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Video Conferencing Space Continues Transformation, IDC Says

Hardware revenues fall in the second quarter as customers increasingly look to cloud- and software-based solutions, the analysts say.

cloud collaboration

The video conferencing market continues to be a bad-news, good-news situation for vendors, according to analysts with IDC.

The trend in revenues from video conferencing equipment kept its years-long slide going, with overall revenues falling 9 percent over the same period last year to $482 million, although there was a bump of 1.8 percent over the first quarter, the analysts said in a report Aug. 29. However, the total number of video units sold in the quarter increased 5.5 percent over the second-quarter 2013.

That said, the continuing decline in equipment revenues is not indicative of a lack of interest in video conferencing technology, they said. Businesses still see a lot of value in the technology in helping reduce costs while increasing productivity. However, the interest is being focused on software- and cloud-based solutions.

So while the shrinking equipment revenue is the bad news, the good news is that essentially every established vendor in the space, such as Cisco Systems and Polycom, is rapidly building out its own software and cloud offerings to compete with smaller companies like Vidyo and Blue Jeans Network, which have no hardware business to worry about.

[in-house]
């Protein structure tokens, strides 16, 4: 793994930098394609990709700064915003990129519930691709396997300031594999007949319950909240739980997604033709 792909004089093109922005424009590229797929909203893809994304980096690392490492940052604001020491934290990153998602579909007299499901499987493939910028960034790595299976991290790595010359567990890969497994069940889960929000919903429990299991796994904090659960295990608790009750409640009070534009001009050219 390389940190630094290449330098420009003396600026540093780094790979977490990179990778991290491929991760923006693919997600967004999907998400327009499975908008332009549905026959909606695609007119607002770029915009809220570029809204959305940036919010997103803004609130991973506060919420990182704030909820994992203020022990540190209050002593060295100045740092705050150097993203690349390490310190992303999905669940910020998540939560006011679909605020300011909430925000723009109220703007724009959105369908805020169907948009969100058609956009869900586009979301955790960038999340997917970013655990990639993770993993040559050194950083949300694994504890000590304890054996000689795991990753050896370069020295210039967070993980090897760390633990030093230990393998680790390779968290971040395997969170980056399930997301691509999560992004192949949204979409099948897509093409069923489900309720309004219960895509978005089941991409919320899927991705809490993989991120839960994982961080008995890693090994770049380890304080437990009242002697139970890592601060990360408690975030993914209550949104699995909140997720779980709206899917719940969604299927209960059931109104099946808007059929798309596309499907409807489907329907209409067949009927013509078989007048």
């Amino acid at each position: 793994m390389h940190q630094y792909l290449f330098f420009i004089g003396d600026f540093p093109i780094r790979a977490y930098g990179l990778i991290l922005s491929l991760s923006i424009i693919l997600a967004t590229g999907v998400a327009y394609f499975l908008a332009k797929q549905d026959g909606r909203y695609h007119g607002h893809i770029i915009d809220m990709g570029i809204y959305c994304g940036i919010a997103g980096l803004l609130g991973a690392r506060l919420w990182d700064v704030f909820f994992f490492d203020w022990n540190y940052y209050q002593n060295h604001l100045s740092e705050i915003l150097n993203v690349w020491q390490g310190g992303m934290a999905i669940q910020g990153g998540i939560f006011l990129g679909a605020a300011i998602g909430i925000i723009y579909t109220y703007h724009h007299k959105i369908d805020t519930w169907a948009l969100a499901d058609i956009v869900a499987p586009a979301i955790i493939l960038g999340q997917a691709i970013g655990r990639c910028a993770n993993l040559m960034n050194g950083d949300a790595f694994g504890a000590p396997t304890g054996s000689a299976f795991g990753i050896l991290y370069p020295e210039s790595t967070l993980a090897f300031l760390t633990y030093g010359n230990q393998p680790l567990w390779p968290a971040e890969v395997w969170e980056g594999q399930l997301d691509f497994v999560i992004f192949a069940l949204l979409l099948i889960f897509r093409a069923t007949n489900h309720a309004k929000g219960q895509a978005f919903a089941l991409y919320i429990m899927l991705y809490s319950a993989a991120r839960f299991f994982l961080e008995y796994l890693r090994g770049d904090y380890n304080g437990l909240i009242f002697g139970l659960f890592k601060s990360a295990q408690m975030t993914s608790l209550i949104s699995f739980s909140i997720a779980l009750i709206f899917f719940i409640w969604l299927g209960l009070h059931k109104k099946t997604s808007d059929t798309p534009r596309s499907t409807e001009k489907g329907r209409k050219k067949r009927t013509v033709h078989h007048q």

"We continue to see the impact of delayed customer buying decisions, lower-cost systems, more software-centric products, and competitive cloud-based video service offerings on the worldwide enterprise video equipment market," Rich Costello, senior analyst for enterprise communications infrastructure at IDC, said in a statement. "The mixed video equipment results are also indicative of the ongoing transition from a primarily hardware-based reporting model to one impacted by the interest in and growth of video subscription services. On the bright side for the video equipment vendors, most or all of these vendors now offer, or are ramping-up to offer, cloud-based video alternatives to customers—in addition to their own lower cost, premises-based systems."

Petr Jirovsky, research manager for IDC's Worldwide Networking Trackers, said that while businesses still see video as an important part of their collaboration strategy, "among the challenges customers are currently working through is determining exactly when and how to provision their video deployments as more software-centric and cloud-based service offerings become part of the enterprise video market landscape."

Cisco continues to lead the video conferencing equipment space, holding a 38.4 percent market share, even though revenues fell 15.2 percent over the same period last year. Polycom owns 30.3 percent market share, and revenues declined 6.2 percent. Huawei saw its revenues grow 8.6 percent year-over-year, and has 9.1 percent of the market, good for third place, IDC said.